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Luke's Vader fight is so contextual it's almost unusable. Luke's contextual advantages: the Force was literally on his side willing him to win and likely empowering him as stated in the RotJ novel. Luke was Vader's son and because of that Vader couldn't bring himself to hurt him. there was a full year between ESB and RotJ in which Luke did nothing else but ...


2

In the original trilogy, and in earlier depictions of the Star Wars universe, the Force was a much more subtle thing than what we witnessed in the remake new trilogy, where people can instantly develop ultra-powerful new abilities on the spot as the plot requires it, can rip starships out of the sky, lift a gazillion tonnes of rock, and teleport around ...


2

It is a dark force power - therefore, as a light Jedi, Luke wouldn't know it. (You might as well ask why he didn't just shoot back with force lightning at the Emperor.) Not every power is known by every force user either. Did anyone BUT Palpatine ever use force lightning? Did anyone BUT Vader use force choke in the movies? Luke never demonstrated knowing ...


0

I wouldn't even call it a design flaw. It was obviously still under construction. Odds are it would have been all but impossible to destroy had the Empire been able to complete it. On top of that, the entire story was more focused on the attempt to convert Luke to the Dark Side. Palpatine needed Luke there to be able to tempt him, and an unassailable target ...


2

Too many unknown variables to know for certain. Others have already mentioned that Luke was far from calm, and was reacting to a very dangerous situation, so he might just have not thought about it. The other unknown is how the Force itself affects the Rancor. Throughout the movies we've seen different creatures (and even different people) have different ...


6

Force choke would probably not be as effective as one would like against an attacking beast. I used to have a large dog that was very hyper, not super smart, and very dominant. Generally I'd tell dog owners not to do this, but for her I was forced to walk her on a choke chain. (This was recommended to me by a professional trainer that spent a whole day ...


3

Because few people are able to think of everything in the excitement of a dangerous situation, it quite possibly didn't occur to him to try. On top of this, Luke is not a Star Wars fan and doesn't have the luxury of reviewing the films, looking for a way to have done better, so he had to rely on his experiences and training up to that point. (Otherwise, he ...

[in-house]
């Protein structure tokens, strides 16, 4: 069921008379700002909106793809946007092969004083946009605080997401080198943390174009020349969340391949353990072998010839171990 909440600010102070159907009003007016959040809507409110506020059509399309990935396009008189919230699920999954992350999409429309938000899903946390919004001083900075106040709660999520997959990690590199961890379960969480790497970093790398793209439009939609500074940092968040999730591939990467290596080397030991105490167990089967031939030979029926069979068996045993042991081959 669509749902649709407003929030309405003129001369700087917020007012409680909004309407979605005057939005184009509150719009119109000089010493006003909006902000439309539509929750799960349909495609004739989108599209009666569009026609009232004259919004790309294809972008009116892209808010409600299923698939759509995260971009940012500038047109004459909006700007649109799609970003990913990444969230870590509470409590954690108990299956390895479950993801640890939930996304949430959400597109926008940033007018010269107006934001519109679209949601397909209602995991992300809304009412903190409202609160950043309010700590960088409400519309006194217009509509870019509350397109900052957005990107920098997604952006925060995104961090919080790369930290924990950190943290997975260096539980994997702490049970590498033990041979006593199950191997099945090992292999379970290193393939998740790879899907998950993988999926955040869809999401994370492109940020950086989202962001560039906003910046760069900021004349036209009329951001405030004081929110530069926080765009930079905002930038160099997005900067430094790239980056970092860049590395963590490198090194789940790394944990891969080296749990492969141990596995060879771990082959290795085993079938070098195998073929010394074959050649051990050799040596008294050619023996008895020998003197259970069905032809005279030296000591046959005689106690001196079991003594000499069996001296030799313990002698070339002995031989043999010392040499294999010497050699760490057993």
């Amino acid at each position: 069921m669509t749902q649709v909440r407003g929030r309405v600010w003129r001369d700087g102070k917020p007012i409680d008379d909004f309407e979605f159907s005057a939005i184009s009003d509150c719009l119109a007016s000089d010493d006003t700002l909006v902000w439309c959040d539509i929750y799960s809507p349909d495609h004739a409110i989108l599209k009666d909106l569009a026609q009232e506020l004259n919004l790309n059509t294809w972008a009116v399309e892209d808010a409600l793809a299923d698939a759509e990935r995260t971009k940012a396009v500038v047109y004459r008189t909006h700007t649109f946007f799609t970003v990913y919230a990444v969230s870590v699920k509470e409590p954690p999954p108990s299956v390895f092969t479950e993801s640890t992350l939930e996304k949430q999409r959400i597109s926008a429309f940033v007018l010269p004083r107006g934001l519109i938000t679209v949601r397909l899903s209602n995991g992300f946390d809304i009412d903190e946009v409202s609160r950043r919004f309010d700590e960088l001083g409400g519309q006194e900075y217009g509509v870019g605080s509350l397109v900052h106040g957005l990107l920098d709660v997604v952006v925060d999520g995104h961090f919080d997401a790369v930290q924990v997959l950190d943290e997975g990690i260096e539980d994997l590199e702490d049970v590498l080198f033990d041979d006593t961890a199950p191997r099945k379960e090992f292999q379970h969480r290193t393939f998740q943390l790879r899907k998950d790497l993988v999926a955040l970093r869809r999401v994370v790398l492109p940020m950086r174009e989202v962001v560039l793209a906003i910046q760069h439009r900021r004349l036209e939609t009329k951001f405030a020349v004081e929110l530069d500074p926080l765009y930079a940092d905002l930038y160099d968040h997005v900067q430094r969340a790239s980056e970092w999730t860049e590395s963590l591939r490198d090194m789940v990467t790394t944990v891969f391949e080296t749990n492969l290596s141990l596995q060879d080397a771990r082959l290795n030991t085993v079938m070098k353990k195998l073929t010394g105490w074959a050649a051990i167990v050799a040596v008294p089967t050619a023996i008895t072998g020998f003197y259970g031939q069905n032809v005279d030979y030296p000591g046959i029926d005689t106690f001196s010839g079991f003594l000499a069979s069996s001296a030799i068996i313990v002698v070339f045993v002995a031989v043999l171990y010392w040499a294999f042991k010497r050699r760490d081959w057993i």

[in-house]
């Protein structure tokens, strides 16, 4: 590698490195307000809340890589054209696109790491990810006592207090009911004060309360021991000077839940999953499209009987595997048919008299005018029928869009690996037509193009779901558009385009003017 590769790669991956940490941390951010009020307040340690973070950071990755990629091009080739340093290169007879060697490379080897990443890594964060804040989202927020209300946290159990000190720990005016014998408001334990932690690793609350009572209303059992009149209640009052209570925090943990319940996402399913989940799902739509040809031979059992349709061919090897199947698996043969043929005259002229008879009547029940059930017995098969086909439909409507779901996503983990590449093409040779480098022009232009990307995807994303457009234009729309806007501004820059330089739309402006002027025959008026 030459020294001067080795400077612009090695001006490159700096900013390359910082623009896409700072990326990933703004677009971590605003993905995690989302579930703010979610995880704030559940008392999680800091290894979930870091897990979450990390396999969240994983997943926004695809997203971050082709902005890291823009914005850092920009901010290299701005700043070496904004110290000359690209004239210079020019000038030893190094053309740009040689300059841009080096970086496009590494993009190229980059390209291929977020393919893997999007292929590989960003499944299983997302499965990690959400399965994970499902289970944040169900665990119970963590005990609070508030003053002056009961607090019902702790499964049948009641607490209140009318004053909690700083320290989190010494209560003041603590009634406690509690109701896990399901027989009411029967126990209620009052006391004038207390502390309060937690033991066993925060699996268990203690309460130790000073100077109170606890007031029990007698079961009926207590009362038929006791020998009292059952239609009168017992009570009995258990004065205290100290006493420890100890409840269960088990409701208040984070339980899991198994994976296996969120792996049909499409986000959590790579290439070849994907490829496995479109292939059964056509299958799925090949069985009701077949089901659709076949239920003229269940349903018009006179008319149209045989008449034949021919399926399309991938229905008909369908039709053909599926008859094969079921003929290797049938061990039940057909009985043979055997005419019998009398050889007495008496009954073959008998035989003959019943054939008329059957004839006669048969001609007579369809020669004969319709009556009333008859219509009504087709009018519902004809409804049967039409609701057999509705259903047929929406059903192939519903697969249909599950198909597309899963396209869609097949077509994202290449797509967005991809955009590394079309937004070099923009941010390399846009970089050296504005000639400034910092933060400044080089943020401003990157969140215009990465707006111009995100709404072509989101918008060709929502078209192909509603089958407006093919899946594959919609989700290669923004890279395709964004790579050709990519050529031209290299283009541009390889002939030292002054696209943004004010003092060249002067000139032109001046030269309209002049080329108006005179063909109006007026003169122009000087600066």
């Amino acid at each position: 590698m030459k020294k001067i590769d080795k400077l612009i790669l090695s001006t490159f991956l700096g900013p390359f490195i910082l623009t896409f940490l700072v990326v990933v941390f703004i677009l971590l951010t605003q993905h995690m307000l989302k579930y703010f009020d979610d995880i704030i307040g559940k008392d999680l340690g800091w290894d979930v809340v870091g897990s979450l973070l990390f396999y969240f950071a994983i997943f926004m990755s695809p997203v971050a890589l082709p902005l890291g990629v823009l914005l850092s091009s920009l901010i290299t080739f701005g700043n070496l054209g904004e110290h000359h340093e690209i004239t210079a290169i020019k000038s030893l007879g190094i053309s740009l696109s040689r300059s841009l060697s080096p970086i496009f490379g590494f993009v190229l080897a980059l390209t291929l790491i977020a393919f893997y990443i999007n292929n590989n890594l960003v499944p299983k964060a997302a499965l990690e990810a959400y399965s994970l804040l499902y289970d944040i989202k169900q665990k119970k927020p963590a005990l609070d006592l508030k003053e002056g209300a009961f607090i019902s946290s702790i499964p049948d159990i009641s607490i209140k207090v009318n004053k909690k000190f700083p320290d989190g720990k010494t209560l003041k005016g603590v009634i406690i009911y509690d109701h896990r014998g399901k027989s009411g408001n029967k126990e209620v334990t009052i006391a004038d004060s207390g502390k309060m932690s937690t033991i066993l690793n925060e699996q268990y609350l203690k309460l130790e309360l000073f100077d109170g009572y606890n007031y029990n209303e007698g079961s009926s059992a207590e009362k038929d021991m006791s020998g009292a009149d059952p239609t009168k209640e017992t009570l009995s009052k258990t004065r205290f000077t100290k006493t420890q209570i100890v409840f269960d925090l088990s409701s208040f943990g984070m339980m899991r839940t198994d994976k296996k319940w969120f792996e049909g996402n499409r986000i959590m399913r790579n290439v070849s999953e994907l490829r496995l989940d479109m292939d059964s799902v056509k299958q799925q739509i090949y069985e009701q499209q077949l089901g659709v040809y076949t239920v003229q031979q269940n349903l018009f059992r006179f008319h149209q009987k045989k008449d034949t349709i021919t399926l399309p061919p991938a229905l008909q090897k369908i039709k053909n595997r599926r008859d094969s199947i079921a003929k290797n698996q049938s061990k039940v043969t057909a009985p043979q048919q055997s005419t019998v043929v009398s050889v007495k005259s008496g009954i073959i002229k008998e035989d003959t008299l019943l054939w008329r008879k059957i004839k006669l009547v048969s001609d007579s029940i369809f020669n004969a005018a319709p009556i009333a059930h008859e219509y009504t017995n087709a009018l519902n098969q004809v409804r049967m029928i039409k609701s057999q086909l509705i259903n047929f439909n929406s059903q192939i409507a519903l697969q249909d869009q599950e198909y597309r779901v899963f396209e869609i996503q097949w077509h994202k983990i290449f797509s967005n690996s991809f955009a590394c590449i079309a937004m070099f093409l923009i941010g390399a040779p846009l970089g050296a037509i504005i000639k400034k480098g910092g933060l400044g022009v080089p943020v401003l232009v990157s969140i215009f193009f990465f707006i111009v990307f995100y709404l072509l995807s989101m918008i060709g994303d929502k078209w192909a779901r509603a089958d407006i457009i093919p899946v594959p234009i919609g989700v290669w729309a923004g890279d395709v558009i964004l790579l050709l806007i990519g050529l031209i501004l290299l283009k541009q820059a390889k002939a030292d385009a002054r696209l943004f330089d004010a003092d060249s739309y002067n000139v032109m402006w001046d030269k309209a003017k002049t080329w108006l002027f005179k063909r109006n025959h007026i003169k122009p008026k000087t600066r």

4

How would you choke it? Would you know which place to press? Would Luke know? Maybe it is not physically possible or it does not work (a Rancor might be able to hold its breath for minutes, giving it enough time to eat Luke anyway).


45

There are a few reasons; Luke isn't very powerful at this point. He lacks the ability to perform a Force choke and certainly can't do it while fighting for his life. Although he originally was stated (in the first novelisation) to have Force-choked the Gamorrean guards, the latest canon novelisation indicates that he actually mind-tricked them into ...


0

*huge spoilers for rise of skywalker. you've been warned. Well, if you'd asked me this question before i saw rise of Skywalker, i would have said no. the death star exploded so it couldn't have survived, right? Well, it seems there is a chance. We don't know how Kylo got his kyber crystal, and Emperor Palpitine (excuse the spelling) managed to survive the ...


0

According to the d6 Star Wars RPG (REUP edition, p163) Telekinesis Alter Difficulty: Very Easy for objects weighing one kilogram or less; Easy for objects weighing one to ten kilograms; Moderate for objects 11 to 100 kilograms; Difficult for 101 kilograms to one metric ton; Very Difficult for 1,001 kilograms to ten metric tons; Heroic for objects weighing ...


1

Easiest answer: because it's a film, and it's far more dramatic a moment to show him struggling to drag his father than it would be to have him use the Force. Mind, they could have made his usage of the Force just as much of an exertion, but there's something more personal and tactile about him physically dragging Vader. It's an experience we, as an audience,...


10

There’s two components to this as far as I can see: Dramatic license - it’s the writer’s privilege to be able to pick and choose what happens when in order to drive events or add weight to them. In this case seeing Luke nonchalantly skipping along while he casually floated his dad alongside him wouldn’t have been very dramatic. Unlike the sequel trilogy ...


32

Either Luke did use the Force to move Vader's body onto the shuttle, or he didn't need to. (Meaning he was physically strong enough to get Vader's body up the ramp and onto the shuttle.) Whichever way it happened, Luke obviously was able to get Vader's body onto the shuttle. Note that in the scene on the Death Star II it wasn't Luke that stopped them from ...


43

Probably because Luke was half dead from the Emperor nearly killing him with Force lightning. EMPEROR: Now, young Skywalker...you will die. Luke was barely able to help Vader walk to the shuttle itself. I don't think using The Force was an option for that.


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